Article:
Jacob is on the run from his brother, Esau. His parents have sent him to hide out with his uncle, Lavan, in Paddan-Aram and to take from there a wife. Jacob arrives in Paddan-Aram and finds himself near a well [Bereishit 29:2-3]: “He saw and there was a well in the field. Three flocks of sheep were lying there beside it, for the flocks were watered from that well. The stone on the mouth of the well was large.
When all the flocks were gathered there, the stone would be rolled from the mouth of the well and the sheep watered; then the stone would be put back in its place on the mouth of the well.” Jacob asks the shepherds if they know Lavan and they answer in the affirmative, adding that his daughter, Rachel, has just arrived at the well. Jacob, noting that the day is not nearly over, asks the shepherds why they are wasting their time lazing near the well and not tending their sheep. They answer [Bereishit 29:8] “We cannot, until all the flocks are rounded up; then the stone is rolled off the mouth of the well and we water the sheep.” Jacob turns and sees Rachel. Overcome with emotion, he single-handedly removes the stone from the well and he waters his uncle’s flock.
There are many anomalies in this story but three of them stand out in particular. First, when did Jacob become such a bodybuilder? The Torah describes him as a [Bereishit 25:27] “mild man who stayed in camp”. How was this “mild man” suddenly able to lift a stone that was usually lifted only by a large group of shepherds? Did he experience a rush of adrenaline when he saw the beautiful Rachel? Second, why does Jacob feel that he can chastise the local shepherds for not tending their sheep? Perhaps there is some local custom, maybe a mandatory afternoon siesta, that he does not know about? Rabbi Ovadiah Seforno, who lived in Italy in the sixteenth century, explains that Jacob felt that the shepherds were shirking their duties. As a righteous person, he was so disturbed by the injustice even though he, himself, was not a victim, that he just had to lash out at the shepherds. A third question is asked by Rabbi Asher Wassertil, who lived in Israel in the last century. Writing in “Birkat Asher”, Rabbi Wassertil asks, “It is understandable that the Torah should mention that Jacob saw a well in the field. But why does it mention [in verses 2 and 3] the stone on the well and how the shepherds would roll the stone off the well? The shepherds tell this to Jacob [in verse 8]. Why does the Torah mention this fact only to have it repeated?” The Torah could have just told us that Jacob saw a well. Afterwards, he spoke to the shepherds who told him about the heavy stone and how they have to get together to remove it. Rabbi Wassertil answers “V’tzarich iyun”, literally, “It requires further investigation”, or, better, “I don’t know”. In this lesson, we will try to answer Rabbi Wassertil’s question.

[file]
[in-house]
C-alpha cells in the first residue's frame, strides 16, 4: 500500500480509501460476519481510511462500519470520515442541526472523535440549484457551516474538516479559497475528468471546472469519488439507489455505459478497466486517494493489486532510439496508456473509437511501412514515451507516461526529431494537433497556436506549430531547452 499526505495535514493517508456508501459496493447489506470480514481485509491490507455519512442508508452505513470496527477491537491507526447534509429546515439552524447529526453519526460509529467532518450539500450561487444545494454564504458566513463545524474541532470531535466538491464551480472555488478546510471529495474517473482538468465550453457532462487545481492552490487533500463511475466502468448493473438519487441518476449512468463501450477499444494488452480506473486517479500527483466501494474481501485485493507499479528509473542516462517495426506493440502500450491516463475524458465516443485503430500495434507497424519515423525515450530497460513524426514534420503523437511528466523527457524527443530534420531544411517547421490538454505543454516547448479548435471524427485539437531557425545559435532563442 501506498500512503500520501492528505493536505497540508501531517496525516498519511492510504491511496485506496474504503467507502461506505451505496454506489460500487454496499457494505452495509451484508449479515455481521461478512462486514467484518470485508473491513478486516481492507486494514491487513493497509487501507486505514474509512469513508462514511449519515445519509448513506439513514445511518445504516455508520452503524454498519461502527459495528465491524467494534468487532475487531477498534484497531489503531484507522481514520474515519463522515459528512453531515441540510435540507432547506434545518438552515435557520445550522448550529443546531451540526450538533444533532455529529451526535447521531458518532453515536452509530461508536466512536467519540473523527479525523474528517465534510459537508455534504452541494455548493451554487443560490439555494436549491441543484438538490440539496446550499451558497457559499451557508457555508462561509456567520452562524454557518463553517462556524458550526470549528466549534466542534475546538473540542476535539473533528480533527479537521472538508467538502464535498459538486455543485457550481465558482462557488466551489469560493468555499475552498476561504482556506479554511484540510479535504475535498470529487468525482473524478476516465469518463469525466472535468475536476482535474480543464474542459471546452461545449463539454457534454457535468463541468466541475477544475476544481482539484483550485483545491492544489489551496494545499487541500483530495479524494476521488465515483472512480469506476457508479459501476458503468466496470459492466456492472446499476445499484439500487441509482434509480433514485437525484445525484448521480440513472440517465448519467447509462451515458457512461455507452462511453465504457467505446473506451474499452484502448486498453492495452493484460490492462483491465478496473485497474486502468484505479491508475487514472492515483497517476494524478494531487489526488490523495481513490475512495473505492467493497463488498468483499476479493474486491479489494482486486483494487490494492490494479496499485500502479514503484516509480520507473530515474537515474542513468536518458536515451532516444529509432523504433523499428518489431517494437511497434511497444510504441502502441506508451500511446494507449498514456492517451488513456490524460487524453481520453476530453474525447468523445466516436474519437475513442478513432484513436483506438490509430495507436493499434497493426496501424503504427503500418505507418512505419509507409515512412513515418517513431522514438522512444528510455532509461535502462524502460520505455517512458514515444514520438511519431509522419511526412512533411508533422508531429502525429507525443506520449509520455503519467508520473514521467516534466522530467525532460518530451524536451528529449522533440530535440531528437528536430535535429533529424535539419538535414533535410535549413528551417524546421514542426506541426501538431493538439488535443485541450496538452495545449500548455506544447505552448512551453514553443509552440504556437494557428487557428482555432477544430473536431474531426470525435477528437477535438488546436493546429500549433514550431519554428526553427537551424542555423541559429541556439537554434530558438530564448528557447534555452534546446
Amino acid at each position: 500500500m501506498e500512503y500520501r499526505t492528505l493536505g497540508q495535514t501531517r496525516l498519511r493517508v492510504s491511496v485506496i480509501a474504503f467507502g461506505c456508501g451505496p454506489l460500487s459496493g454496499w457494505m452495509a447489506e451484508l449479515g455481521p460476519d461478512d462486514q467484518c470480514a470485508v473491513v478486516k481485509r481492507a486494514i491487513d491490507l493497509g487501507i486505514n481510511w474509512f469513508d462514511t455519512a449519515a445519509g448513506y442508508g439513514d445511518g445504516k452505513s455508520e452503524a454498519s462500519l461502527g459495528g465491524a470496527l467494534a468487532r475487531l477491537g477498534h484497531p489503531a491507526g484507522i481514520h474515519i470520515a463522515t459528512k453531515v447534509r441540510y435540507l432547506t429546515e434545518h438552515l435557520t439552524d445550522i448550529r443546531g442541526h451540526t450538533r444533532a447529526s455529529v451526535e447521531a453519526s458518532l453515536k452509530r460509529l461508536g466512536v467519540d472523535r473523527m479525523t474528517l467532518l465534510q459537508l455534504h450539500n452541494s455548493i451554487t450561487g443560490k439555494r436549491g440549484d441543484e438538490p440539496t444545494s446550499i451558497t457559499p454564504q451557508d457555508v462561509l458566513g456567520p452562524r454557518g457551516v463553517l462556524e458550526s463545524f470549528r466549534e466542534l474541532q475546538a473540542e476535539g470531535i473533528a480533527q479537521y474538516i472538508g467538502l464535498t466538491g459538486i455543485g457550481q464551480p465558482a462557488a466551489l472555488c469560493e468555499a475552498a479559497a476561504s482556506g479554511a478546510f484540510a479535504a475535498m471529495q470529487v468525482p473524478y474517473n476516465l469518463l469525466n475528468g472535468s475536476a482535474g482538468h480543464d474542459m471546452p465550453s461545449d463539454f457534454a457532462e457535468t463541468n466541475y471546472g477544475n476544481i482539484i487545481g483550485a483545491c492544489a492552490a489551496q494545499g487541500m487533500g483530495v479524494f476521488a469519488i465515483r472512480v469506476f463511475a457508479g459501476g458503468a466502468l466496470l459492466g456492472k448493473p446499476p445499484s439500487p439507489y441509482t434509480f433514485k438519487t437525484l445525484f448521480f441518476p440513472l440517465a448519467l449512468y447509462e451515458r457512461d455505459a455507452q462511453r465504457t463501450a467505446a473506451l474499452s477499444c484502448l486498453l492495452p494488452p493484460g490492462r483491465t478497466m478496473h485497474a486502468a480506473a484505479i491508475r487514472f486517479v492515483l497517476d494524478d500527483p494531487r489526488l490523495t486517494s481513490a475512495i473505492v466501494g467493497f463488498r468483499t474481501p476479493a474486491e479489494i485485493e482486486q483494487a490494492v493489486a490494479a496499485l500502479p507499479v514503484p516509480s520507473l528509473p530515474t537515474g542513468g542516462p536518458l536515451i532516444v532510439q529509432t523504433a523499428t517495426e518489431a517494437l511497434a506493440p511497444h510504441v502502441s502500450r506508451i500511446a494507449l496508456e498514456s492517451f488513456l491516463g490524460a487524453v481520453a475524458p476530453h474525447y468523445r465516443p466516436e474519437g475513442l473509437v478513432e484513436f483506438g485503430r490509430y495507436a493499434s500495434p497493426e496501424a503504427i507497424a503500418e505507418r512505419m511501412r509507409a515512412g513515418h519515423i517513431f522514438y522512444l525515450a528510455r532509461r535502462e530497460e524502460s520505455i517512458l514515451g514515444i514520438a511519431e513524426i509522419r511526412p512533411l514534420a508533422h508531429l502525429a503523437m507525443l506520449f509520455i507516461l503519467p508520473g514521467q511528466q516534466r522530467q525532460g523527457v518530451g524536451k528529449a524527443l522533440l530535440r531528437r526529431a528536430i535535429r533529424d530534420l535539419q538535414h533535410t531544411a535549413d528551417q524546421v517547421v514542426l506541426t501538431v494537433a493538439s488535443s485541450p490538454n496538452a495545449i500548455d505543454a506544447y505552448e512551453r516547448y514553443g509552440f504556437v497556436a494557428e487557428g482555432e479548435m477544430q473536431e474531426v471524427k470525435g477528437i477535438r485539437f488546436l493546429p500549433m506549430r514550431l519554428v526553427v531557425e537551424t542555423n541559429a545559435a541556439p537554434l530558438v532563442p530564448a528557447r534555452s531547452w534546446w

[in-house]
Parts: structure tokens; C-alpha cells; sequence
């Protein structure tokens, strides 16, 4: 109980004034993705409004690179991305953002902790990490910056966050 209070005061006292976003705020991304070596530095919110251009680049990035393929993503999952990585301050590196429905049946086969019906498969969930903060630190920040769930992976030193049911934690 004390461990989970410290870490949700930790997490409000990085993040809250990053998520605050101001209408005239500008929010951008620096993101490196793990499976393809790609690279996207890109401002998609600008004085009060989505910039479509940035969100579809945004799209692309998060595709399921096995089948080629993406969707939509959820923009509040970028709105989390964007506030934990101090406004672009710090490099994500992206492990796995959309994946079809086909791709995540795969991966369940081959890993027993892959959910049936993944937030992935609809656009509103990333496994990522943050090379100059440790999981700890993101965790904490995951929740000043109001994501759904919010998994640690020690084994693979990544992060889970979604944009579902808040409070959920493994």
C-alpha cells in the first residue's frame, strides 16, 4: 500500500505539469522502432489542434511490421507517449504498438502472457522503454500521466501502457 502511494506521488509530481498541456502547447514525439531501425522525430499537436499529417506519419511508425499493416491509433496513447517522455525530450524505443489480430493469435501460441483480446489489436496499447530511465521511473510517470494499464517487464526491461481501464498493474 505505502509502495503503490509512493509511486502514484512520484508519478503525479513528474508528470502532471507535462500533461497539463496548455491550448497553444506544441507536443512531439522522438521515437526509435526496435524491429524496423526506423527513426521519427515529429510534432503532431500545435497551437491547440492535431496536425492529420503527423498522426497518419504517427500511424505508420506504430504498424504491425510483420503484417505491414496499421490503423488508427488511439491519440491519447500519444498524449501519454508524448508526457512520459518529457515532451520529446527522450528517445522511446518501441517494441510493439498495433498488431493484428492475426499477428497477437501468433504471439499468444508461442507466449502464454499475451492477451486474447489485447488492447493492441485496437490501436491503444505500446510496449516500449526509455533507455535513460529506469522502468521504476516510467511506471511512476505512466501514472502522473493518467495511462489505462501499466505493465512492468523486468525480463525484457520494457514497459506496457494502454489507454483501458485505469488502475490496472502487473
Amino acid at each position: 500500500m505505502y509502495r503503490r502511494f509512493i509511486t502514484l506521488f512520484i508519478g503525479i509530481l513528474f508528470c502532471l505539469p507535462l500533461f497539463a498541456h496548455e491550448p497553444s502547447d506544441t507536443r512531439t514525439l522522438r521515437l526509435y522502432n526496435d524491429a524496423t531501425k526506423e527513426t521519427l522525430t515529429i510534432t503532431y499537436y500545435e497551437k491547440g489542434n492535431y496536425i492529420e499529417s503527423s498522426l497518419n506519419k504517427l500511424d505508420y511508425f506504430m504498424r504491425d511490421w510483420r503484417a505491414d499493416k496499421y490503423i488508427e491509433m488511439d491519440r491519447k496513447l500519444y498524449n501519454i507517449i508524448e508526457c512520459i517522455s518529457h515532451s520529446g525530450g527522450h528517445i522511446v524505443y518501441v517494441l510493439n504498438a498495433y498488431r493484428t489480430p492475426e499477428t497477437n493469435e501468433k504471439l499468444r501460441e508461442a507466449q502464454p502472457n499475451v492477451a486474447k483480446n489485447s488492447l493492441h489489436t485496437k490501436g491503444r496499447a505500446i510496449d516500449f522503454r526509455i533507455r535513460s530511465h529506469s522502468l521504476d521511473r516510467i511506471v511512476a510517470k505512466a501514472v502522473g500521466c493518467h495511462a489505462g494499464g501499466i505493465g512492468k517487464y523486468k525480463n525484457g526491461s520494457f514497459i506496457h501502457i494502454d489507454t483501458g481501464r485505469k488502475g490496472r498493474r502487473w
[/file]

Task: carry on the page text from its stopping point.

Let us take a closer look at the stone that covered the well. The Torah describes it using the “heh ha’yedi’a” – “definite article” – calling it “the large stone (ha’even gedola)”, instead of simply “a large stone (even gedola)”. Typically, the definite article is used when describing an already-known commodity. In the episode at hand, however, the stone covering the well has not been previously introduced. Why, then, does the Torah call it “the large stone”? Rabbi Chaim ben Atar, known as the “Ohr Hachaim Hakadosh”, who lived in Morocco in eighteenth century, suggests that this stone was exceptionally large. It was so exceptional that it had its own name, similar to the Hope Diamond or the Liberty Bell Ruby.
Why was the well covered with such a large stone? While the commentators suggest a variety of reasons, one reason is mentioned more often than others. Rabbi Samuel David Luzzato, also known as “Shadal”, who lived in Italy in the nineteenth century, suggests that the well was covered by a large stone in order to prevent any one shepherd from watering his flocks by himself. Were a smaller rock to be used, then individual shepherds could clandestinely steal water that belonged to the entire town. Shadal suggests that the rock that covered the well did not require the muscle power of every single shepherd in order to remove it, but because one shepherd could not remove it by himself, all the shepherds understood that it was not to be removed until every one of the shepherds had gathered around the well.